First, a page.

Anyone looking at this blog will notice there has not been any activity recently. The group that was looking after energy coordination at UHI has been disbanded so the few staff left have not prioritized this blog as a means of communication, and for the foreseeable future this will not change.
It is not our intention to update this blog during 2014, but we will be leaving it in it’s current state until we can resurrect it. We will concentrate our announcements (albeit of a shorter and more general research nature) on the UHI Research Twitter feed – please visit us at:
….following comments I thought it appropriate to update his post with more information regarding two of the test devices in this project – read in full HERE
Bay of Fundy, Canada
The FORCE project at Bay of Fundy (Nova Scotia) have announced Atlantis Resources Corporation are about to start deployment of their newest 1 Magawatt tidal device. People who follow tidal developments will no doubt be familiar with the testing facility at Bay of Fundy, but the latest addition will be one of the largest devices in the water and it’s going into one of the harshest tidal areas in the world, so monitoring information coming out of this facility should be useful to keep an eye on.
With this in mind I thought it would be useful to add a permanent link from our blog – links area on the right of this coloumn, FORCE Project
I’ve also added their latest report to our reports page for reference – VIEW IT HERE.
Following from the comments posted on this story I’ve downloaded a report from OpenHydro on their demonstrator test. It confirms the device has been recovered from the seabed and that ALL of it’s blades were missing on retrieval, so they are re-designing the device. See a copy of the report – OpenHydro_report_fundy.
So to clarify, the comment from ‘FredMac’ below is referring to the demonstrator test by OpenHydro and not to the the Atlantis Resources demonstrator originally talked about in this post…..as far as I can gather this device is not yet in the water, deployment is planned for summer 2012. All of this information is also available on the FORCE news page – follow the link already added.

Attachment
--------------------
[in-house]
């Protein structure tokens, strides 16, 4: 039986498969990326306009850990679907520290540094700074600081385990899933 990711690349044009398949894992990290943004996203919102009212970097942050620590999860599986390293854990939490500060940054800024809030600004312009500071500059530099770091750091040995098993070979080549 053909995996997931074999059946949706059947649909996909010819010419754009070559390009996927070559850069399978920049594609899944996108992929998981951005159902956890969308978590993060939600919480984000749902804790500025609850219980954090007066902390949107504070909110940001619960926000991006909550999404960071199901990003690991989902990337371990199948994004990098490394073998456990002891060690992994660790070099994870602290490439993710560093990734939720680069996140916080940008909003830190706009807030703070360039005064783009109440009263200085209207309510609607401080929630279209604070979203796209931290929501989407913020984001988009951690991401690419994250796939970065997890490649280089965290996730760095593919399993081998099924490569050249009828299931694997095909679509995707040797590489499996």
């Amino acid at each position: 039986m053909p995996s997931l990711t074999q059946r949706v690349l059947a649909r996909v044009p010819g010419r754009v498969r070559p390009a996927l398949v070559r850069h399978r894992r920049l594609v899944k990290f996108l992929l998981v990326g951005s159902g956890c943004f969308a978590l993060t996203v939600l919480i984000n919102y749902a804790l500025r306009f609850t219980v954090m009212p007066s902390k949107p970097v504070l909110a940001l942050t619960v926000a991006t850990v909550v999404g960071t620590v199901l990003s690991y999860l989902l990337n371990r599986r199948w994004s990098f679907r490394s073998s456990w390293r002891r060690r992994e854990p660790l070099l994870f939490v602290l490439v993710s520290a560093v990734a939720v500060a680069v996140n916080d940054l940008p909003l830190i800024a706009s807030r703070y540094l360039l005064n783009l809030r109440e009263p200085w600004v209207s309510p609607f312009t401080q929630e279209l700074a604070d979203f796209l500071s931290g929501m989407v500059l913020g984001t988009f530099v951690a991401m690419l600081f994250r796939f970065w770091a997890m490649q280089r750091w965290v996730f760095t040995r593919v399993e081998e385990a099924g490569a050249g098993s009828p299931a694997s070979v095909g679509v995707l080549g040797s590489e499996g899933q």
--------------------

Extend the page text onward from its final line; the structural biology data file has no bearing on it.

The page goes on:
The second round of the WATERS (Wave and Tidal Energy: Research, Development and Demonstration Support) fund opened this week with a further £6 million of funding available for wave and tidal technology development. The primary focus of the WATERS 2 fund is to support the construction and deployment of wave and tidal stream energy prototypes in Scottish waters, thus promoting research and development activities in Scotland, and reducing the cost to developers. WATERS 2 is a collaborative venture between Scottish Enterprise, Scottish Government and Highlands and Islands Enterprise, with funding from the European Regional Development Fund (ERDF).
In the previous round of WATERS Aquamarine Power received £3.15m for the development of their Oyster 800 device, currently being tested at the Billia Croo wave test site of EMEC (and as reported in a previous post to be extended to grid production site).